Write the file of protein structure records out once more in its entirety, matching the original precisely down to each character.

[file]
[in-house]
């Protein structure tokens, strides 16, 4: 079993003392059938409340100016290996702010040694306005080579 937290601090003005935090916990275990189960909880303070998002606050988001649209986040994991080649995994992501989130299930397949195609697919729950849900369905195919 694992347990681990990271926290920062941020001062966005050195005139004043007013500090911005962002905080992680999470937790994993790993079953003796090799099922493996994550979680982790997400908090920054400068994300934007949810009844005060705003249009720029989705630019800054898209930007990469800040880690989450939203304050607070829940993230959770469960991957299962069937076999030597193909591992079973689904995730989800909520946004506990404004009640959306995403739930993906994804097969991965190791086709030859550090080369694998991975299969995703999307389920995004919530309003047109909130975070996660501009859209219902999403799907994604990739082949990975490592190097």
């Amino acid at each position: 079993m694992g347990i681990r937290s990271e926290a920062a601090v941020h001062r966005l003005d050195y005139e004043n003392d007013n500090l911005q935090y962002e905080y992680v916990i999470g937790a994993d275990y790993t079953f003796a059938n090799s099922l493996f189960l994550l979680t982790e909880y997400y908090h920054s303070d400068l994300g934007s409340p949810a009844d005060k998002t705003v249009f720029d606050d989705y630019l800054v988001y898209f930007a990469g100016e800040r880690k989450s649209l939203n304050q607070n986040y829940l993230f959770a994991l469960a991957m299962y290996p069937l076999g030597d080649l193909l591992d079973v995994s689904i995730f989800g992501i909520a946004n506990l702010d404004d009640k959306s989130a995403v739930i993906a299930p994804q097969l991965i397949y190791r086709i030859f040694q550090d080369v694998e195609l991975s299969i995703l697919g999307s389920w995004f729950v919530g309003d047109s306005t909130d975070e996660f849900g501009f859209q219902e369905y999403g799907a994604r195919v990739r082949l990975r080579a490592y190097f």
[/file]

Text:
[in-house]
């Protein structure tokens, strides 16, 4: 079993003392059938409340100016290996702010040694306005080579 937290601090003005935090916990275990189960909880303070998002606050988001649209986040994991080649995994992501989130299930397949195609697919729950849900369905195919 694992347990681990990271926290920062941020001062966005050195005139004043007013500090911005962002905080992680999470937790994993790993079953003796090799099922493996994550979680982790997400908090920054400068994300934007949810009844005060705003249009720029989705630019800054898209930007990469800040880690989450939203304050607070829940993230959770469960991957299962069937076999030597193909591992079973689904995730989800909520946004506990404004009640959306995403739930993906994804097969991965190791086709030859550090080369694998991975299969995703999307389920995004919530309003047109909130975070996660501009859209219902999403799907994604990739082949990975490592190097």
């Amino acid at each position: 079993m694992g347990i681990r937290s990271e926290a920062a601090v941020h001062r966005l003005d050195y005139e004043n003392d007013n500090l911005q935090y962002e905080y992680v916990i999470g937790a994993d275990y790993t079953f003796a059938n090799s099922l493996f189960l994550l979680t982790e909880y997400y908090h920054s303070d400068l994300g934007s409340p949810a009844d005060k998002t705003v249009f720029d606050d989705y630019l800054v988001y898209f930007a990469g100016e800040r880690k989450s649209l939203n304050q607070n986040y829940l993230f959770a994991l469960a991957m299962y290996p069937l076999g030597d080649l193909l591992d079973v995994s689904i995730f989800g992501i909520a946004n506990l702010d404004d009640k959306s989130a995403v739930i993906a299930p994804q097969l991965i397949y190791r086709i030859f040694q550090d080369v694998e195609l991975s299969i995703l697919g999307s389920w995004f729950v919530g309003d047109s306005t909130d975070e996660f849900g501009f859209q219902e369905y999403g799907a994604r195919v990739r082949l990975r080579a490592y190097f």